In order for dairy farms to be successful, they must run like well-oiled machines day in and day out. Many tools can help make that happen, but as a dairy owner, the best tool you can ask your managers to use is a standard operating procedure (SOP).
SOPs are not new. But with the changing demographics of dairy employees across the country, have you considered what percentage of your staff can actually comprehend what any given SOP explains? Clearly communicating with your team, including your employees whose first language is not English, is essential to maintaining the smooth operation of your farm. For Iowa farmer and farm business consultant Chris Barron, SOPs are critical and non-negotiable.
“SOPs can cover a wide variety of things,” he says. On a dairy farm, SOPs could range from the milking procedure, to how to set up the wash, to vaccination guidelines, to something as simple as strapping down a piece of equipment on a sprayer. For each of these tasks, a different type of SOP could be used. Maybe a checklist makes the most sense or maybe it’s a diagram. For chaining down a piece of equipment, Barron suggests making a video.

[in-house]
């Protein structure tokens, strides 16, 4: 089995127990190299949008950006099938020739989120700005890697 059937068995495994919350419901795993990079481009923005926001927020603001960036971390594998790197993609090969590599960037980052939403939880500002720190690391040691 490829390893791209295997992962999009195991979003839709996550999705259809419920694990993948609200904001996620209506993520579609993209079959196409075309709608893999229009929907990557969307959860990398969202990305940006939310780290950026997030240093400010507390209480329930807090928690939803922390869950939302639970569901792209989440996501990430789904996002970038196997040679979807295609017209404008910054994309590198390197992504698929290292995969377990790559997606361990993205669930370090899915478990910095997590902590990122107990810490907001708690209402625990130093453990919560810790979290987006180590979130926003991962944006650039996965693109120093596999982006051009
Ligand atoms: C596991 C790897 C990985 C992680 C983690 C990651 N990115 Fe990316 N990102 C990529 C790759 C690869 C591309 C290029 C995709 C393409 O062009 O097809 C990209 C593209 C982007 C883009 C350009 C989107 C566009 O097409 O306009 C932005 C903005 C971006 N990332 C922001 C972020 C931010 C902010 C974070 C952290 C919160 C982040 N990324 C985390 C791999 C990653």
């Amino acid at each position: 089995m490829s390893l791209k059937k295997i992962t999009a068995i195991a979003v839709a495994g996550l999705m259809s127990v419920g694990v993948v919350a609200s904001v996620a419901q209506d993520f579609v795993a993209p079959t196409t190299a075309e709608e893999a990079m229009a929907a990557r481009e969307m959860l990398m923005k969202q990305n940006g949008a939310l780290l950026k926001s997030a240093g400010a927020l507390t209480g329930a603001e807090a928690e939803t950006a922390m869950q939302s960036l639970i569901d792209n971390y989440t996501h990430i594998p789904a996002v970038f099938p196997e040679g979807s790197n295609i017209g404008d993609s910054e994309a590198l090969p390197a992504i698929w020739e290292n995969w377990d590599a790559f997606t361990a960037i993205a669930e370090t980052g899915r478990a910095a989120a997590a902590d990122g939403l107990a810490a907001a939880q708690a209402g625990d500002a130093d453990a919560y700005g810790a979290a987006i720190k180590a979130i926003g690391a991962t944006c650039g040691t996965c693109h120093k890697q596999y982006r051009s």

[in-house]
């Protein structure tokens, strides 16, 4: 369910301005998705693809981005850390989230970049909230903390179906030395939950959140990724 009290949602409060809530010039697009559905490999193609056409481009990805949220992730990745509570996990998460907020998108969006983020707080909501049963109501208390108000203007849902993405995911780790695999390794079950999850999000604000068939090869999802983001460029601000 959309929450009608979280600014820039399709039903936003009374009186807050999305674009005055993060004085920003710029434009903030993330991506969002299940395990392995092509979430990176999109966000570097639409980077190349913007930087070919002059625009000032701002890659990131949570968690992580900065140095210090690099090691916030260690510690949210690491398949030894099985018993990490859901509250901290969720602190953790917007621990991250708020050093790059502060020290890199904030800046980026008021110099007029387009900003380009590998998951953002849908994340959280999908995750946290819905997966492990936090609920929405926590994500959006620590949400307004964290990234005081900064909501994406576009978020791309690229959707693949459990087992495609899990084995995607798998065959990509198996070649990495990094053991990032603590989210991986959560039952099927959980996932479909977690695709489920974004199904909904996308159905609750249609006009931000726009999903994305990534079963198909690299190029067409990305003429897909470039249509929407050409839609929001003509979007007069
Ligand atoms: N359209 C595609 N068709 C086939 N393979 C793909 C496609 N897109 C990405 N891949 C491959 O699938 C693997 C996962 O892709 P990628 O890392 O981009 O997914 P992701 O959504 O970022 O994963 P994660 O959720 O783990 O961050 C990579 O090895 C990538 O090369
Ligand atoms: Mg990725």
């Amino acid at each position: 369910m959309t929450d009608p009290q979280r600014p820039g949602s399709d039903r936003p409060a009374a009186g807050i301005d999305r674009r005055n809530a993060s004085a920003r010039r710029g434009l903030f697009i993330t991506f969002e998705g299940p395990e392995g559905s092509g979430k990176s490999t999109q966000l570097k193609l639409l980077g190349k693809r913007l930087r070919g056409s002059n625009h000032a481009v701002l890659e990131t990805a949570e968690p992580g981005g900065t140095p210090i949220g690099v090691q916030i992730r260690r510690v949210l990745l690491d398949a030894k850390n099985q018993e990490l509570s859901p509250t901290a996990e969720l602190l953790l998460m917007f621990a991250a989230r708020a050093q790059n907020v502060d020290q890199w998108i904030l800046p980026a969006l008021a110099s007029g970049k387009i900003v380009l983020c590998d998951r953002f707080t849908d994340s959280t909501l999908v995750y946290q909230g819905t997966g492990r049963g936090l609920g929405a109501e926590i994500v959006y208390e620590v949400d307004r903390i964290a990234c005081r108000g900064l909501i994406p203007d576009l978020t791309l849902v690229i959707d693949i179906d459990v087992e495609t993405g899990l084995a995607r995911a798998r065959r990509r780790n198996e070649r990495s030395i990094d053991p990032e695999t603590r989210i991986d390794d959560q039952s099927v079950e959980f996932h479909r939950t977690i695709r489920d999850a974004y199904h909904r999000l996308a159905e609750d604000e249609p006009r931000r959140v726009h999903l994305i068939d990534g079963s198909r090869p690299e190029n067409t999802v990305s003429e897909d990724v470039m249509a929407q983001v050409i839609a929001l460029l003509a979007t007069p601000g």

“[An SOP] is just a way to clearly communicate and make sure all the steps are understood and nothing missed,” he says. Clearly communicating can be difficult on dairies with staff who are not native English speakers.
“You lose a lot in translation when you write SOPs only in English,” says Mireille Chahine, Ph.D., an Extension dairy specialist at the University of Idaho. “It’s about the people who are doing the work actually understanding what they’re supposed to do,” she says. To that end, keep the words simple and use bullet points if possible.
Where on your operation should you have an SOP in place? “It’s a matter of determining where a standard procedure would benefit your business,” Barron says. Barron is such a fan of SOPs, he once invited a United Airlines pilot to a staff meeting to describe the rigorous SOPs they use when flying planes full of passengers. “SOPs help reinforce there is a reason we do things the way we do them, and a big part of that is safety,” Barron says.